Sunday, April 22, 2012

We Are Witnesses

Luke 24:36b-48
April 22, 2012

            If I ever have the opportunity to write a dissertation on the Harry Potter series and Charlotte’s Web I will.  Why?  Because I think the Potter series and E.B. White’s classic story are two of the best examples of the power of friendship, sacrifice, and a willingness to put the greater good above the individual needs. 
            I’ve been in love with the story of Charlotte and Wilbur since I was a kid.  And even though I was an adult when Harry Potter came along, I felt the same deep bond reading that series as I did when I read Charlotte’s Web. 
            So I love these books!  I love them!  I love them!  I’ve read a lot of good books in my life, but I think these are some of the best.  If you haven’t read them, I highly recommend that you do.  I know that everyone has different taste, but trust me on this, you must read these books.  I’m telling you reading these books changed my life.  They changed the way I look at life, the way I approach friendship.  They changed the way I approach love. 
            I know that my just encouraging you to read these books may not be enough to sell you on them.  You have to read them.  You have to experience them for yourself to really understand how amazing they are.  You have to jump into them and be changed by them.  I can’t make them real for you.  But I can point the way.  I can tell you about my own experience.  Maybe that will make you think about reading them for yourself.
            You’re probably wondering how these books tie in to our scripture passages today, aren’t you?  Fair question.  These books actually have nothing to do with what our passage from Luke is about – not really.  It’s true that I think they’re great books.  It’s also true that I’ve learned many invaluable lessons from them.  Really, though, these books don’t have anything to do with our scripture passages today, particularly the one from Luke which I’m focusing on.  I’m sure I could find connections, but that wasn’t my point.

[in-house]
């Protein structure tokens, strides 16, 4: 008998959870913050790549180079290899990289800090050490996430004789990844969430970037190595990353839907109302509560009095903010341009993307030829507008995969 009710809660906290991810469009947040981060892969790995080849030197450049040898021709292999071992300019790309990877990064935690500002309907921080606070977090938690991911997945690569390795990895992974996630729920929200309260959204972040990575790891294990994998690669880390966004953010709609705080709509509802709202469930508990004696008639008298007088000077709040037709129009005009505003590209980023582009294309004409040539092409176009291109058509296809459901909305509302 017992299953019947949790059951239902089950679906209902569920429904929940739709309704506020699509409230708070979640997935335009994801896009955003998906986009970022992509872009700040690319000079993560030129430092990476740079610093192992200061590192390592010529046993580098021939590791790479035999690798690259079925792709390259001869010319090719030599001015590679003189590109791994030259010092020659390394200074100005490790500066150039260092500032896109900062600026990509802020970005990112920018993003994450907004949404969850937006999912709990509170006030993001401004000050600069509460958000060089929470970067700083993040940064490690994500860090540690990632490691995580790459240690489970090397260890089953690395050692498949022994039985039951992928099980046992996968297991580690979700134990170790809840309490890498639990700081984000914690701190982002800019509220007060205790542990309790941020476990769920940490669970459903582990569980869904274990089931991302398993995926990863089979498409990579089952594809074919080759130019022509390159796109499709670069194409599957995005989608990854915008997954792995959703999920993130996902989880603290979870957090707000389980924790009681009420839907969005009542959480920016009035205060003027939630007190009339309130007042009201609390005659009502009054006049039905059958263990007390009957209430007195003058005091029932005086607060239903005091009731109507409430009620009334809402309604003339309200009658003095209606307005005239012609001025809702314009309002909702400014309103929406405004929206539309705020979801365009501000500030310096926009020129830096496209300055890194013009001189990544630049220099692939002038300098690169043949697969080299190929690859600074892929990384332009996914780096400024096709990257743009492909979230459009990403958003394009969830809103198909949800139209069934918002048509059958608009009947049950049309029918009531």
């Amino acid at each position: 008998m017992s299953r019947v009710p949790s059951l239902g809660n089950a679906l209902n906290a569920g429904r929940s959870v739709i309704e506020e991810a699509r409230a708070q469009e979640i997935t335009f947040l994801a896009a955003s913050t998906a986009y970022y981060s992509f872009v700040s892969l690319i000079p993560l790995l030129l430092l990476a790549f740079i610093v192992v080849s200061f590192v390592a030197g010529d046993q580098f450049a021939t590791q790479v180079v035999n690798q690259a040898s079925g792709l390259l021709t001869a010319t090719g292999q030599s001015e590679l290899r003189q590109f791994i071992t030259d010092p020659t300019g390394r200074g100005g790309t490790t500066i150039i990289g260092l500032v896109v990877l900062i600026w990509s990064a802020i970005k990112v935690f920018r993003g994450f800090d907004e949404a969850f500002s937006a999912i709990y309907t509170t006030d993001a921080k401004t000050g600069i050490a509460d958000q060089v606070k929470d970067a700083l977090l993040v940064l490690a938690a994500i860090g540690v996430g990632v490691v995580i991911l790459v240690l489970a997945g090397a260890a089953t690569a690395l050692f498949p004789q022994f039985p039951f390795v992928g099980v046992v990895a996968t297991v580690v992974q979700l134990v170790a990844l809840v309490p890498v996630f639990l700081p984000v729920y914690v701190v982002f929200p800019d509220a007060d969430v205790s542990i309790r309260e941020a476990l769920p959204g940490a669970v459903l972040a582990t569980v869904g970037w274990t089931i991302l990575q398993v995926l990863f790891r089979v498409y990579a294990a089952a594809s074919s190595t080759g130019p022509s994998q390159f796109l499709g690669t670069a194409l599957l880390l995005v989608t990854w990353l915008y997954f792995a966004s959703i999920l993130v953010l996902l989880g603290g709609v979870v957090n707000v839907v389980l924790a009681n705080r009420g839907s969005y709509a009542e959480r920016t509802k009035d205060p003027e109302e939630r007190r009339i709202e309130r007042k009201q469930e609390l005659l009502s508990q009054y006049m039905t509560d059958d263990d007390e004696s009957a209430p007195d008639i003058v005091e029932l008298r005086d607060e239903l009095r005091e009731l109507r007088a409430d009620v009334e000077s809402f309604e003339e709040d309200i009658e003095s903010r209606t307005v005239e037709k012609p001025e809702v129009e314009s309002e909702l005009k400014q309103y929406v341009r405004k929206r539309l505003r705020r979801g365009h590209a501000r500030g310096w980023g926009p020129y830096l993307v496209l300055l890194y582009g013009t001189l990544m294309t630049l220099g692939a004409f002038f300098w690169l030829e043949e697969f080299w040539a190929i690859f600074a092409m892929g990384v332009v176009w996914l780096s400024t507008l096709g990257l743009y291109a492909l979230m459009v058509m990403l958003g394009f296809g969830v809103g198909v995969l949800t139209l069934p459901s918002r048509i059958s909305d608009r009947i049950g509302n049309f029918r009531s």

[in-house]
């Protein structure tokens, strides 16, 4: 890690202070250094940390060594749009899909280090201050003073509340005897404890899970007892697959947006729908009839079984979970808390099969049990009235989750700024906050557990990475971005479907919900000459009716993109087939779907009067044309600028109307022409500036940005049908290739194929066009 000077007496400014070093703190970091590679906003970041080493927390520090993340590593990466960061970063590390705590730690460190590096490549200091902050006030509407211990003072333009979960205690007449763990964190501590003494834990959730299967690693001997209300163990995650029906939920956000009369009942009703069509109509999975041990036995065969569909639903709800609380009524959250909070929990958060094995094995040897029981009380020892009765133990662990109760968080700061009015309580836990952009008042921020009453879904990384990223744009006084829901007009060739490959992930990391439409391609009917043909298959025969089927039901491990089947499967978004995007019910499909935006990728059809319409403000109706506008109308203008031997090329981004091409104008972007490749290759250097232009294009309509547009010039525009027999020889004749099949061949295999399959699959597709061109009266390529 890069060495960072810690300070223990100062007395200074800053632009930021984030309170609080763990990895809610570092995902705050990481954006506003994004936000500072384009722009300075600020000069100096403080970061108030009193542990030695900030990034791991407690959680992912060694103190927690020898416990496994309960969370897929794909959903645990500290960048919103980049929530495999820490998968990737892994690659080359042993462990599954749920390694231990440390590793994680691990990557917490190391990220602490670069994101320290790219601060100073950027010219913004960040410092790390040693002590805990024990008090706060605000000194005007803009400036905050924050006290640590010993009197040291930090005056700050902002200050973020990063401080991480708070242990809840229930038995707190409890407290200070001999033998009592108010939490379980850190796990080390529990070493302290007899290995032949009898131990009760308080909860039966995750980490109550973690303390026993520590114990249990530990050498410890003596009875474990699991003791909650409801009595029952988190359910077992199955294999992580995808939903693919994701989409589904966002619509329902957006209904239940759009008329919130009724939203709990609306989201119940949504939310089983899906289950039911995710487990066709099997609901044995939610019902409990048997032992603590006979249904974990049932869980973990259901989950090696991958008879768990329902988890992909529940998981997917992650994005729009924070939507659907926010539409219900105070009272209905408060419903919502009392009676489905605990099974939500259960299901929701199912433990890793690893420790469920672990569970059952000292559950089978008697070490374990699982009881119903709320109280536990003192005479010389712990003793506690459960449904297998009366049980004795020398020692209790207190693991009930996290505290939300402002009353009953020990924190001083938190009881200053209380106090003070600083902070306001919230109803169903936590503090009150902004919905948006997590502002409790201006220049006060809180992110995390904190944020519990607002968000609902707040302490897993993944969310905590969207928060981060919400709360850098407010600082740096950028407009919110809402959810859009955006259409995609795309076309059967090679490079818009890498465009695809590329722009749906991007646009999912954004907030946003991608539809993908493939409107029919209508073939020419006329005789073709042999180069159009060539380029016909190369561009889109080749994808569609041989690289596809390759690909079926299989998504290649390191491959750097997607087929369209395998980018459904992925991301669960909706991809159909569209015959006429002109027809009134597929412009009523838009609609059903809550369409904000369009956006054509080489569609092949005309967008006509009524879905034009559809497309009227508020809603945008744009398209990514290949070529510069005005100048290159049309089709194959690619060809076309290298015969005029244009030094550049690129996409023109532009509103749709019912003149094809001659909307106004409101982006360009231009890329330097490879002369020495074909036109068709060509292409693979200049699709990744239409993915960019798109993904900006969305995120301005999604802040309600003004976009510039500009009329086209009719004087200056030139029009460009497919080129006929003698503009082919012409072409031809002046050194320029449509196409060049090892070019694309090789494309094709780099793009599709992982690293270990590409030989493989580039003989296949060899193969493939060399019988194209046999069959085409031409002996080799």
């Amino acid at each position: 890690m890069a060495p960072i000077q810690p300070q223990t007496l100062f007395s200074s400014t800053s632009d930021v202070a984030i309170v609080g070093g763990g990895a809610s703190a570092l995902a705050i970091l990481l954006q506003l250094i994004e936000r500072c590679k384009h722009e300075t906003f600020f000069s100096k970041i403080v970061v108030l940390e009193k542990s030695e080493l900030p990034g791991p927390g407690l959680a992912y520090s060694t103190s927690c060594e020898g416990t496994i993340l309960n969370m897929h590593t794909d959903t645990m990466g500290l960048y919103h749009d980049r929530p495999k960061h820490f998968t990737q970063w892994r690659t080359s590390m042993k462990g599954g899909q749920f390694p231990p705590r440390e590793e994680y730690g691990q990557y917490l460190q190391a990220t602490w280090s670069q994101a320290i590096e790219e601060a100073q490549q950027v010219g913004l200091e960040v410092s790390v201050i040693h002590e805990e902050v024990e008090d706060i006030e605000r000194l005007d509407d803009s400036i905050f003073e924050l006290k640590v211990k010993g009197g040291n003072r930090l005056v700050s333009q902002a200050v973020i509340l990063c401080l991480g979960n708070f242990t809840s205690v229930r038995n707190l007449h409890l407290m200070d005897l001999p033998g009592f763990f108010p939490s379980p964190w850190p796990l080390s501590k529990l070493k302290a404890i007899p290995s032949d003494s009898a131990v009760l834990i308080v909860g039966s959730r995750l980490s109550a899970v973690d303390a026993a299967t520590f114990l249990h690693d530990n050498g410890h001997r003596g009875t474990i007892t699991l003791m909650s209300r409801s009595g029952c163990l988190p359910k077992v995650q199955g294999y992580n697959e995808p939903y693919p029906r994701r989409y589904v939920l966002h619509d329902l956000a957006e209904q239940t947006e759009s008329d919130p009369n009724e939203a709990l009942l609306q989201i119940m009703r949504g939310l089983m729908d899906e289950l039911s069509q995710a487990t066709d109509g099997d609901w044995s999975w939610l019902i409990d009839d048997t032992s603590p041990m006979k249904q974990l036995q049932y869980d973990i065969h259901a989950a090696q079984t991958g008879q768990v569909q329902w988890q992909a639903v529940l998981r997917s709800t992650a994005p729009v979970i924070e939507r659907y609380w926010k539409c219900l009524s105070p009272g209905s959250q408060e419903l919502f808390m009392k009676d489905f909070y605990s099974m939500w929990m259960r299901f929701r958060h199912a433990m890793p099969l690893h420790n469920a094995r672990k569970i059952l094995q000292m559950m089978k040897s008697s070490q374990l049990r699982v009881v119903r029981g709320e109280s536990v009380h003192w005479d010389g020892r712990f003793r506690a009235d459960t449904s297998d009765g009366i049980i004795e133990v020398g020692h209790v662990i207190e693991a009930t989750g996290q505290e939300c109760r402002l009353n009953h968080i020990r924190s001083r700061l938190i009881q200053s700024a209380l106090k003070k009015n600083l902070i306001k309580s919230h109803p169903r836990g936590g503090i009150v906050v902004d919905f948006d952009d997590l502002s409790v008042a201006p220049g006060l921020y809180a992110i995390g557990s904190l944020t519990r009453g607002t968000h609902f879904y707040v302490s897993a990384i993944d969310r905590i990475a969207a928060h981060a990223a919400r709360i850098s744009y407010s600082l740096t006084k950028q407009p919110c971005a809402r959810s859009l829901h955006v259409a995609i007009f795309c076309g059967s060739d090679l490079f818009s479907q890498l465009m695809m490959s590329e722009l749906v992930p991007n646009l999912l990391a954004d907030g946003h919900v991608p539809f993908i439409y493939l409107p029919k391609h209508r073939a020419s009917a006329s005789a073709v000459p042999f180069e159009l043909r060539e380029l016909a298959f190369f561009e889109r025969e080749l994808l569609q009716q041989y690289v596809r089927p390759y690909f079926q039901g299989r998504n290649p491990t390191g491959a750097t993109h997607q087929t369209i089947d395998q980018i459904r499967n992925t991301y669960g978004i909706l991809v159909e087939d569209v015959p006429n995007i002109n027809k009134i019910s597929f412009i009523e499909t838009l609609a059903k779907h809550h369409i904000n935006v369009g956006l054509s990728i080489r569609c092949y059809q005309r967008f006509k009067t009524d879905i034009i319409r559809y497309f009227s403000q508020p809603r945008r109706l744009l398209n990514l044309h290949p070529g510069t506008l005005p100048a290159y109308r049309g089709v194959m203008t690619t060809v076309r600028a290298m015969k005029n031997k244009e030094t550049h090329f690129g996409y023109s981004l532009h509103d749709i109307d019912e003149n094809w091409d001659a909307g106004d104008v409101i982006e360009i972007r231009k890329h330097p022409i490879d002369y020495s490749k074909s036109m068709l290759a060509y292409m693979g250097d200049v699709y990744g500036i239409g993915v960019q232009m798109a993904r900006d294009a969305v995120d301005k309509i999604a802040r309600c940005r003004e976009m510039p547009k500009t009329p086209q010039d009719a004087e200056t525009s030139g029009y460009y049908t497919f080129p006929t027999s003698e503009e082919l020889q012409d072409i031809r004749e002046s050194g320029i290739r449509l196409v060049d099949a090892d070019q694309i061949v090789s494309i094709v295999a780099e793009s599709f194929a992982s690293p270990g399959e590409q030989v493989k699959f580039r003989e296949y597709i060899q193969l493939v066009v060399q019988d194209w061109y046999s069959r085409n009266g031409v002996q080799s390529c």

What I did, hopefully, in telling you about the books that I love was witness to them.  I told you what it meant to me to read them and encouraged you to read them too.  I witnessed. 
            Witnessing to those books was incredibly easy for me because I feel so passionately about them.  Because I feel so passionately about them, it was easy to talk about them.  It wasn’t anxiety producing or stressful.  I didn’t feel embarrassed or self-conscious.  I just wanted to share something that I love.  I witnessed.
            At the end of our passage from Luke, Jesus declares to the disciples that they are witnesses of these things.  What are the things that he refers to?  Jesus is referring to himself.  This is a post resurrection appearance.  Our story follows on the heels of probably the best known of Luke’s accounts of post resurrection appearances – the story of Jesus on the road to Emmaus.  There two disciples are making their way from Jerusalem to a village called Emmaus.  Jesus joins them on the road but they don’t recognize them.  The disciples have been speaking about everything that’s happened.  The crucifixion of Jesus.  The women’s supposedly idle tale that the tomb was empty and the message from the angels that Jesus was indeed risen.  When Jesus asks them what they’ve been talking about, they look sad and relate all this to them.  Then he begins to interpret the scriptures for them in light of what they’ve seen and heard. 
            They encourage him to stay with them.  And when he breaks bread with them, their eyes are opened and they recognize him.  Immediately upon recognition he vanishes from their sight.  So they hightail it back to Jerusalem to tell the other disciples.  And while they’re sharing with the disciples what they’ve just seen and heard and witnessed, Jesus appears in their midst.